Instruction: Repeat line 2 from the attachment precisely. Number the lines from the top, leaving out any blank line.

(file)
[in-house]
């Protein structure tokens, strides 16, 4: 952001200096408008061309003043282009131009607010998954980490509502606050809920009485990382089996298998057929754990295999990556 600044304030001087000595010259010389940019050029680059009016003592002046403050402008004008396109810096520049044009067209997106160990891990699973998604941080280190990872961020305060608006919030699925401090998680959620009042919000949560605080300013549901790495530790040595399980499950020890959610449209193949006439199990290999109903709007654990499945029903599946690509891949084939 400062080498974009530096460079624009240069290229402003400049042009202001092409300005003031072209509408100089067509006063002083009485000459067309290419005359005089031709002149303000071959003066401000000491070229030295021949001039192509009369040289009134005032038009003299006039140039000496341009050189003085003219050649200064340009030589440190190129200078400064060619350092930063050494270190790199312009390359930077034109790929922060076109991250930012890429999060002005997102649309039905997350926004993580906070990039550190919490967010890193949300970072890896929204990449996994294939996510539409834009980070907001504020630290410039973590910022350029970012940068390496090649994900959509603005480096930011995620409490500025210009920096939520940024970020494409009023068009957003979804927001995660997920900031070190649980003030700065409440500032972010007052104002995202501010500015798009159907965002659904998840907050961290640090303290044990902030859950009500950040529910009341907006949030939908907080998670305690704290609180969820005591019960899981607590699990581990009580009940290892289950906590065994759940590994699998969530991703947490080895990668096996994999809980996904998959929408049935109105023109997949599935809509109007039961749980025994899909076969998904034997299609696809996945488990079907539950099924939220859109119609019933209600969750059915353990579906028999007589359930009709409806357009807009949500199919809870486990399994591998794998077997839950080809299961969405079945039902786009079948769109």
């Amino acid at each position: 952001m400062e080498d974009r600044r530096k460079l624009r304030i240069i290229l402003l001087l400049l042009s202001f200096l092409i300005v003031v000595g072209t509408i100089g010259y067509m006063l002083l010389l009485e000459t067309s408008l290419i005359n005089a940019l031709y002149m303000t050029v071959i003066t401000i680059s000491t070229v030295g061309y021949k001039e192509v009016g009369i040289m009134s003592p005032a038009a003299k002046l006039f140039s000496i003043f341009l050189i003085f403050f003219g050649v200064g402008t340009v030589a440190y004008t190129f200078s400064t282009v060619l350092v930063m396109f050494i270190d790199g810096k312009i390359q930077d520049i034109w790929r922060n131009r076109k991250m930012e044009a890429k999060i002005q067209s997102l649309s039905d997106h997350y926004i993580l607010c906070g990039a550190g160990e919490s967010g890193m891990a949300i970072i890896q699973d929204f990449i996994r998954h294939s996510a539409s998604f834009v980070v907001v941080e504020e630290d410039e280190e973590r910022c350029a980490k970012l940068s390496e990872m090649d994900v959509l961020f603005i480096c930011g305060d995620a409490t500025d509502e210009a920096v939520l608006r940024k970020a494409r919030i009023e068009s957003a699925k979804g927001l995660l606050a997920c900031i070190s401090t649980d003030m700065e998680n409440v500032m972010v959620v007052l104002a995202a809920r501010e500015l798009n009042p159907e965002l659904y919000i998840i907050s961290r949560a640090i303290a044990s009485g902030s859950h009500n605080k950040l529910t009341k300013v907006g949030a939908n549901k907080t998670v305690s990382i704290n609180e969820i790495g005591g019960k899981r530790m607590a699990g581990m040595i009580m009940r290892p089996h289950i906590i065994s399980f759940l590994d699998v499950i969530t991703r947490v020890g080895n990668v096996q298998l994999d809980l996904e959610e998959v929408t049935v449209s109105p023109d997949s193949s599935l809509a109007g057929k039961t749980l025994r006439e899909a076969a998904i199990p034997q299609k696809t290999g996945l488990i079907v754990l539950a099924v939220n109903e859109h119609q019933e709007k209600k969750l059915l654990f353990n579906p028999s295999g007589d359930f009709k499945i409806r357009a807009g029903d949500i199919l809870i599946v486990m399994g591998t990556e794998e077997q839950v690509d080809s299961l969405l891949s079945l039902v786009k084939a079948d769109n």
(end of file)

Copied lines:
């Protein structure tokens, strides 16, 4: 952001200096408008061309003043282009131009607010998954980490509502606050809920009485990382089996298998057929754990295999990556 600044304030001087000595010259010389940019050029680059009016003592002046403050402008004008396109810096520049044009067209997106160990891990699973998604941080280190990872961020305060608006919030699925401090998680959620009042919000949560605080300013549901790495530790040595399980499950020890959610449209193949006439199990290999109903709007654990499945029903599946690509891949084939 400062080498974009530096460079624009240069290229402003400049042009202001092409300005003031072209509408100089067509006063002083009485000459067309290419005359005089031709002149303000071959003066401000000491070229030295021949001039192509009369040289009134005032038009003299006039140039000496341009050189003085003219050649200064340009030589440190190129200078400064060619350092930063050494270190790199312009390359930077034109790929922060076109991250930012890429999060002005997102649309039905997350926004993580906070990039550190919490967010890193949300970072890896929204990449996994294939996510539409834009980070907001504020630290410039973590910022350029970012940068390496090649994900959509603005480096930011995620409490500025210009920096939520940024970020494409009023068009957003979804927001995660997920900031070190649980003030700065409440500032972010007052104002995202501010500015798009159907965002659904998840907050961290640090303290044990902030859950009500950040529910009341907006949030939908907080998670305690704290609180969820005591019960899981607590699990581990009580009940290892289950906590065994759940590994699998969530991703947490080895990668096996994999809980996904998959929408049935109105023109997949599935809509109007039961749980025994899909076969998904034997299609696809996945488990079907539950099924939220859109119609019933209600969750059915353990579906028999007589359930009709409806357009807009949500199919809870486990399994591998794998077997839950080809299961969405079945039902786009079948769109």